the malleability of memory: Pixar's "Inside Out"
June 24, 2015 7:27 PM   Subscribe

 
I saw this movie, I enjoyed this movie, not once during this movie did I ponder or care about whether some sort of psychiatric "accuracy" was being observed...come on who even cares about that?

I did find myself wondering for a moment why I Do Whatever Feels Good wasn't portly and sluggish and I Am Melancholy Incarnate wasn't rail thin and bossy, but I didn't linger on it and don't want to see essays on it.
posted by trackofalljades at 7:41 PM on June 24, 2015 [3 favorites]


Pop Culture Happy Hour, the NPR podcast, was recently gushing about this film.

Pixar's next film is going to have to make you physically levitate to Nirvana to surpass these reviews.
posted by GuyZero at 7:44 PM on June 24, 2015 [6 favorites]


I saw this movie, I enjoyed this movie, not once during this movie did I ponder or care

its a friggan cartoon. (bttw my neighbor opened 2 bottles of wine and im drunk) but at the end of the film there's the inside of a few other people including a dog and cat and those scenes are just exactly perfect and accurate.


bettr go now
posted by sammyo at 7:49 PM on June 24, 2015 [13 favorites]


It's useful to have a kid-friendly way to visualize being physically disconnected from one's emotions, especially when that disconnect is so often thought of as a fixable character defect. "Disrupted wiring" replacing "You're broken as a person" is OK by me, and so much the better if the messenger is a popular movie.
posted by MonkeyToes at 7:52 PM on June 24, 2015 [8 favorites]


Herman's Headshrinker.
posted by ChurchHatesTucker at 7:52 PM on June 24, 2015 [3 favorites]


I enjoyed the movie a lot, and I'm very curious what kids would make of it. It seemed to be much more geared to an adult perspective on memory and nostalgia, but maybe it works at both levels - did anybody see it with their kids?
posted by LobsterMitten at 7:54 PM on June 24, 2015


So weird, people seem love this movie and I'm kinda meh about it. Everything feels ridiculously simplified, in a distracting way.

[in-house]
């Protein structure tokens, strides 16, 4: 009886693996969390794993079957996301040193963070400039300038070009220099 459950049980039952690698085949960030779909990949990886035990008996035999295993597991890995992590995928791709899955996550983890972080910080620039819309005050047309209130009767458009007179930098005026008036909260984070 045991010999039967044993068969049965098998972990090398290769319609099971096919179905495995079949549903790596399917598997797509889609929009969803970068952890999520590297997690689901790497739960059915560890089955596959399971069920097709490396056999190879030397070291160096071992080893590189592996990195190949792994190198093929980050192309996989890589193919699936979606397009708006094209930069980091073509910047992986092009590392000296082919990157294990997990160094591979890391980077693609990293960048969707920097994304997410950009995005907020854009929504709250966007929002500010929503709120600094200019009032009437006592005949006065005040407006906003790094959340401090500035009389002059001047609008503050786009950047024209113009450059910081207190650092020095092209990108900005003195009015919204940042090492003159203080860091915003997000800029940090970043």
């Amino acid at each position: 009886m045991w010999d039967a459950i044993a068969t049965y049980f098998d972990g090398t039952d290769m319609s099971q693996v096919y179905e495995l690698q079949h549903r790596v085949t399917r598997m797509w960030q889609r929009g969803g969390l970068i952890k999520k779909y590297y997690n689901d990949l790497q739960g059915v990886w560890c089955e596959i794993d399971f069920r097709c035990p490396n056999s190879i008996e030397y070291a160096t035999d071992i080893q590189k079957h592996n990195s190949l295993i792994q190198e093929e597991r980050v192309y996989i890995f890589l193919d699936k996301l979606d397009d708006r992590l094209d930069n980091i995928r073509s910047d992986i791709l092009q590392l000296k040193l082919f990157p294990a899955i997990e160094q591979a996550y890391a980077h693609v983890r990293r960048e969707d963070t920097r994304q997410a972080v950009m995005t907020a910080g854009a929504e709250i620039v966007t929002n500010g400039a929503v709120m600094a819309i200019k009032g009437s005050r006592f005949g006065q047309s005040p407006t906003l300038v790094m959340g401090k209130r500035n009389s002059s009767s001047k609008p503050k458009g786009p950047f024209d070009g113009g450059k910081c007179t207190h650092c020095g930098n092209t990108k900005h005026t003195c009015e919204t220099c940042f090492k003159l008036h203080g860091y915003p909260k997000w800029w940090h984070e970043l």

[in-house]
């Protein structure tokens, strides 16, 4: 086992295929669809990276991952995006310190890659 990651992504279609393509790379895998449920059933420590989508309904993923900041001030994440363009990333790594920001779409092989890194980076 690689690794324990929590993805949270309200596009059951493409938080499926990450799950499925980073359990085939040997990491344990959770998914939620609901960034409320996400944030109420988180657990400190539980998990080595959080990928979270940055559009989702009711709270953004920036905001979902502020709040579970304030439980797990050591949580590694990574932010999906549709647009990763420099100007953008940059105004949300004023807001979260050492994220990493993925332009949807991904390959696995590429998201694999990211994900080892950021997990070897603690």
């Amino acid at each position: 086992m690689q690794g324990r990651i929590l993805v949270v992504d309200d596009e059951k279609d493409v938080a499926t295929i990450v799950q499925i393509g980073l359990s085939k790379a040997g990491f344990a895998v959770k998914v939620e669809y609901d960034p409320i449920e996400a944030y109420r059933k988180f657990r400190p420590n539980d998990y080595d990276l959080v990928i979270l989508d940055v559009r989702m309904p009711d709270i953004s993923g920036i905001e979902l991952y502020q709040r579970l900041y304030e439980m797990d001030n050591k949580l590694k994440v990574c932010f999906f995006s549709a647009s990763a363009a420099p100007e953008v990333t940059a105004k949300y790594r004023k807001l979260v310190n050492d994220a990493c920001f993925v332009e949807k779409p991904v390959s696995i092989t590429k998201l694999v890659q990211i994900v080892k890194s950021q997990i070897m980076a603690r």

And Bing Bong was irritating, like a being force fed sugary pancakes. But sadness turning out to be the heroine was great though. I do hope they do sequels though, lots of great potential there.
posted by Brandon Blatcher at 8:00 PM on June 24, 2015 [2 favorites]


Review from a 6 year old... "This is boring, we're out of popcorn. Can we leave?"
posted by Nanukthedog at 8:00 PM on June 24, 2015 [2 favorites]


LM, I saw it with a six year girl who really seemed to enjoy it.
posted by Brandon Blatcher at 8:01 PM on June 24, 2015 [1 favorite]


There were a lot of interesting concepts they wanted to do that didn't make the final cut. So you KNOW there will be an Inside Out 2 (and 3...)

After all, "IO" did set some records as the biggest opening weekend for a movie that was not a sequel, prequel, remake or based-on-something-else and the second-highest Pixar opening ever (behind Toy Story 3), but also the first Pixar movie NOT to be #1 box office it's opening week because of those damned dinos.
posted by oneswellfoop at 8:02 PM on June 24, 2015 [1 favorite]


Related, previously on Metafilter.

I’m not sure when it began, but I feel I’ve seen a glut of “What [work of fiction] gets [right/wrong] about [subject]” articles lately. There's something blinkered about looking for factual accuracy in fiction. I like how Werner Herzog talks about the difference between the accountant's truth and the poet's truth.